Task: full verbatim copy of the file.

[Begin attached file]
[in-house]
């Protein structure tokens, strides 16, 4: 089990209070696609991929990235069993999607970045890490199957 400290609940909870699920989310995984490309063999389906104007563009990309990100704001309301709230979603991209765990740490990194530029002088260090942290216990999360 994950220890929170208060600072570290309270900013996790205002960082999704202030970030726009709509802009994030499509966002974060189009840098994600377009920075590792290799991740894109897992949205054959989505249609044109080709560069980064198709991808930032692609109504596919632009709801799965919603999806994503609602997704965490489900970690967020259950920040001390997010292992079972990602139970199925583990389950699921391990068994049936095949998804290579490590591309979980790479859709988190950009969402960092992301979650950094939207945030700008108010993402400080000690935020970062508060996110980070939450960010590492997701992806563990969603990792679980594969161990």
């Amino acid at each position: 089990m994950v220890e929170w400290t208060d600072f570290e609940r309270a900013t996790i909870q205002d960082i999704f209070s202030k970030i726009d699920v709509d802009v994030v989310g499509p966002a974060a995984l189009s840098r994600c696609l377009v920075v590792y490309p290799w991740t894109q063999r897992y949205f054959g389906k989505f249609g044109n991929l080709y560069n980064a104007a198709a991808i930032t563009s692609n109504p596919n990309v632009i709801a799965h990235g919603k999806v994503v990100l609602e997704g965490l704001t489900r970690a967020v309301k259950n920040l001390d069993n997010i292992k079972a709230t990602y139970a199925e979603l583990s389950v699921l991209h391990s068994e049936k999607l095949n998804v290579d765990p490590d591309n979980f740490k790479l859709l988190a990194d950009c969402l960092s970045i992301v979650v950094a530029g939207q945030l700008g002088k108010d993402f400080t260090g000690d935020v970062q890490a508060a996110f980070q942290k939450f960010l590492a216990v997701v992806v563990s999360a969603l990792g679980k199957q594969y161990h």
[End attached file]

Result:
[in-house]
């Protein structure tokens, strides 16, 4: 089990209070696609991929990235069993999607970045890490199957 400290609940909870699920989310995984490309063999389906104007563009990309990100704001309301709230979603991209765990740490990194530029002088260090942290216990999360 994950220890929170208060600072570290309270900013996790205002960082999704202030970030726009709509802009994030499509966002974060189009840098994600377009920075590792290799991740894109897992949205054959989505249609044109080709560069980064198709991808930032692609109504596919632009709801799965919603999806994503609602997704965490489900970690967020259950920040001390997010292992079972990602139970199925583990389950699921391990068994049936095949998804290579490590591309979980790479859709988190950009969402960092992301979650950094939207945030700008108010993402400080000690935020970062508060996110980070939450960010590492997701992806563990969603990792679980594969161990």
């Amino acid at each position: 089990m994950v220890e929170w400290t208060d600072f570290e609940r309270a900013t996790i909870q205002d960082i999704f209070s202030k970030i726009d699920v709509d802009v994030v989310g499509p966002a974060a995984l189009s840098r994600c696609l377009v920075v590792y490309p290799w991740t894109q063999r897992y949205f054959g389906k989505f249609g044109n991929l080709y560069n980064a104007a198709a991808i930032t563009s692609n109504p596919n990309v632009i709801a799965h990235g919603k999806v994503v990100l609602e997704g965490l704001t489900r970690a967020v309301k259950n920040l001390d069993n997010i292992k079972a709230t990602y139970a199925e979603l583990s389950v699921l991209h391990s068994e049936k999607l095949n998804v290579d765990p490590d591309n979980f740490k790479l859709l988190a990194d950009c969402l960092s970045i992301v979650v950094a530029g939207q945030l700008g002088k108010d993402f400080t260090g000690d935020v970062q890490a508060a996110f980070q942290k939450f960010l590492a216990v997701v992806v563990s999360a969603l990792g679980k199957q594969y161990h």